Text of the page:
Director, Professional Development
Meredith Houff joined Turnaround for Children in 2012 as an Instructional Coach. In 2014, she transitioned to Professional Development Specialist, and, in 2018, was promoted to Director of Professional Development.
During her tenure at Turnaround, Meredith has partnered closely with five New York City elementary schools, facilitating professional learning opportunities for teachers and school staff on topics such as building classroom communities, behavior management and engaging students through cooperative learning.
As Director of Professional Development, Meredith is responsible for leading the training and development of Turnaround’s school-facing staff and creating collaborative work structures that enable teams from across the organization to learn lessons from implementation examples and help shape the organization’s future efforts.
Prior to joining Turnaround, Meredith spent eight years with Fairfax County Public Schools (FCPS), a large and diverse school system in the metropolitan Washington, D.C. area. She started with FCPS as a primary grade teacher and was her school’s nominee for “First Year Teacher of the Year.” Additionally, she spent a number of summers writing, test-piloting and providing training on a new system-wide science curriculum. In 2010, Meredith was selected to become an FCPS Instructional Coach and worked with school leadership to develop schoolwide professional learning community tenets and systems in an effort to close the achievement gap through data-informed instruction and teacher collaboration.
Meredith is a proud graduate of Virginia Tech (Go Hokies!), where she received an M.A. in education in elementary curriculum and instruction and a B.S in child development.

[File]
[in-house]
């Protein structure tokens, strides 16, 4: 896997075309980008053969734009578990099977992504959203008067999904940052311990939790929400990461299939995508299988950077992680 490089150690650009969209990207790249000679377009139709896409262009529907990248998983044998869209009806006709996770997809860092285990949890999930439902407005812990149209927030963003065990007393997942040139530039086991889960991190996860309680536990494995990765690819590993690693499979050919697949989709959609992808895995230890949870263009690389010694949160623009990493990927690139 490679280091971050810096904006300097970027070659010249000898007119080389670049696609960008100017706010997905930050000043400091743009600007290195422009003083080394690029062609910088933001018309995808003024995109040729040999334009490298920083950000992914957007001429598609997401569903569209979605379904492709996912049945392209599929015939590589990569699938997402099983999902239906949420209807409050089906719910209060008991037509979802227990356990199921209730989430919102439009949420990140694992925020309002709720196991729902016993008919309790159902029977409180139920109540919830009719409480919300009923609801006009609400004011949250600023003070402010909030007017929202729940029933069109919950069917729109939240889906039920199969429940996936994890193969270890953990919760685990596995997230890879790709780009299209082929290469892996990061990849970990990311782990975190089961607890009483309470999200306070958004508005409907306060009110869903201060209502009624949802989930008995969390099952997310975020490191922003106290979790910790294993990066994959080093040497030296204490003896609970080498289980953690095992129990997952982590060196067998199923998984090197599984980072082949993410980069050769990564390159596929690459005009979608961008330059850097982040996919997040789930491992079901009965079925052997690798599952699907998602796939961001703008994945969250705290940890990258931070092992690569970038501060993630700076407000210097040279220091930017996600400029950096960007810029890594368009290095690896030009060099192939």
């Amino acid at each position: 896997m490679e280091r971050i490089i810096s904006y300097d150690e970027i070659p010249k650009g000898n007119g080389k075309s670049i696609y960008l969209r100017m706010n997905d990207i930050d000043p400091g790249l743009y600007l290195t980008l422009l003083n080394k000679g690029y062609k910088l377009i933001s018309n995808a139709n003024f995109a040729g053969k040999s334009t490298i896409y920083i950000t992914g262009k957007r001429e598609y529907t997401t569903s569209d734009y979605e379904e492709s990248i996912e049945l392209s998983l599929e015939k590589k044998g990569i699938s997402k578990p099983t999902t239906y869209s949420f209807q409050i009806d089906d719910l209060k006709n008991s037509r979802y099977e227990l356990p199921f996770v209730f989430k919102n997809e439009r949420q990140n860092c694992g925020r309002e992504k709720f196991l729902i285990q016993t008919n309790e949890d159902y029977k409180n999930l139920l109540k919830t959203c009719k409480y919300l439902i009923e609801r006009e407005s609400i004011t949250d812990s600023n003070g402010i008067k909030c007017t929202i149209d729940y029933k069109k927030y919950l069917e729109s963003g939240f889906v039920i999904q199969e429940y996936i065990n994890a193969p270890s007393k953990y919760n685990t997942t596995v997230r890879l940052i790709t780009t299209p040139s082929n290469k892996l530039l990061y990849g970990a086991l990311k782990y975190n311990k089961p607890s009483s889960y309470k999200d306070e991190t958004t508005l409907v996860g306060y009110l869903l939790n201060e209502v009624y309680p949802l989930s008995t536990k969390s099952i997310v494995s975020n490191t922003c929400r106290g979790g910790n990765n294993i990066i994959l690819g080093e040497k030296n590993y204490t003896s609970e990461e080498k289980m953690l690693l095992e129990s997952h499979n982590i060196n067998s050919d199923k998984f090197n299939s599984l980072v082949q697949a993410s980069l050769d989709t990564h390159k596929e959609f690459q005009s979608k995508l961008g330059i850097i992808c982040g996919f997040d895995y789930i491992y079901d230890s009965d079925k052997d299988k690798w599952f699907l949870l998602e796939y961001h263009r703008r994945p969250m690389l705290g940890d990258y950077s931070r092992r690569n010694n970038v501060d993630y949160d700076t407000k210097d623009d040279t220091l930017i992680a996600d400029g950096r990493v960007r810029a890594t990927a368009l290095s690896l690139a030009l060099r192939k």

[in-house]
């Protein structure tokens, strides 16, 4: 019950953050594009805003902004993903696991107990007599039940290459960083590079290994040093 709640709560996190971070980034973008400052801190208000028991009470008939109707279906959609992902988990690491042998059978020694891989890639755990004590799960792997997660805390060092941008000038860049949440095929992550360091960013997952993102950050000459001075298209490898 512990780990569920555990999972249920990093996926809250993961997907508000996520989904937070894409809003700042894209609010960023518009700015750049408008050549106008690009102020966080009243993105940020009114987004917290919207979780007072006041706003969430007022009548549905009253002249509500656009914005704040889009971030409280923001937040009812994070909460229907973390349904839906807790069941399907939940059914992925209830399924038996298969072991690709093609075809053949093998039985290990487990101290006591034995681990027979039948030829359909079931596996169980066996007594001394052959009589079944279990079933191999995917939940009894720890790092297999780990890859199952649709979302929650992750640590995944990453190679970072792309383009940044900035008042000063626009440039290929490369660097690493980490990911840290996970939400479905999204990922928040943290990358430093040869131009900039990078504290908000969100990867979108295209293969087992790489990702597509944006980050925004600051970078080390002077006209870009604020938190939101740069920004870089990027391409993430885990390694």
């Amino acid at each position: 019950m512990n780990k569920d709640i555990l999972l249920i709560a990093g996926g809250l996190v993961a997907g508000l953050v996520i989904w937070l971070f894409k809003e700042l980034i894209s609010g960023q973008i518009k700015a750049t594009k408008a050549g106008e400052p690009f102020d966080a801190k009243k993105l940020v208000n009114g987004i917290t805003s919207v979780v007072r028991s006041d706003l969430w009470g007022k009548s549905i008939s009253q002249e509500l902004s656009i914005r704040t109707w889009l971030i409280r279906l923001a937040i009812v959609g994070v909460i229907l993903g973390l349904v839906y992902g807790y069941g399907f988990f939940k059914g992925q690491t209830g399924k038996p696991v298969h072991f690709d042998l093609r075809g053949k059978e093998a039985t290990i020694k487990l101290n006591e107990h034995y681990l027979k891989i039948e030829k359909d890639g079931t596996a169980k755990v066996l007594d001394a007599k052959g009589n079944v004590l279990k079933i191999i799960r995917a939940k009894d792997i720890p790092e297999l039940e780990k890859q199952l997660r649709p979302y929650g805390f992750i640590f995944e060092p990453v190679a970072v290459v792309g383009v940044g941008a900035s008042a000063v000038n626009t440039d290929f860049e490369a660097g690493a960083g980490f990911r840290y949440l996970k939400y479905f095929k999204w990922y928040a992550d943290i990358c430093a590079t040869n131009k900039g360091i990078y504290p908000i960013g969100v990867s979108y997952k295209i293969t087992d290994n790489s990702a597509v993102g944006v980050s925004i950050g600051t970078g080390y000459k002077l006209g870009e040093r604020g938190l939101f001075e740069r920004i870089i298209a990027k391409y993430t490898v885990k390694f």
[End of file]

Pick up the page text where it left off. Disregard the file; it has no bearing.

Who do you admire most in your life? Who is your hero?
I admire my grandmother, Sarah Wikle, a woman before her time. She grew up a farmer’s daughter in rural North Carolina, moved to Winston-Salem to put herself through nursing school when she was just 18 and then raised her family while managing a successful career in the 1950s, ‘60s and ‘70s. When she retired, her nursing spirit remained and she continues to care for others in her community by driving the elderly to medical appointments, making social visits to those who cannot get out and about and advocating for the continued refinement of care in a neighboring nursing home. At 90, she approaches life with a positivity and quest for continued improvement and learning that is joyous and refreshing.
What motivates you?
Being a part of a learner’s (adult or child) “aha” moment! It is so gratifying to see someone grapple with a challenge, have a moment of clarity and then be able to tackle something head on. Even more motivating is knowing your support helped make that moment possible.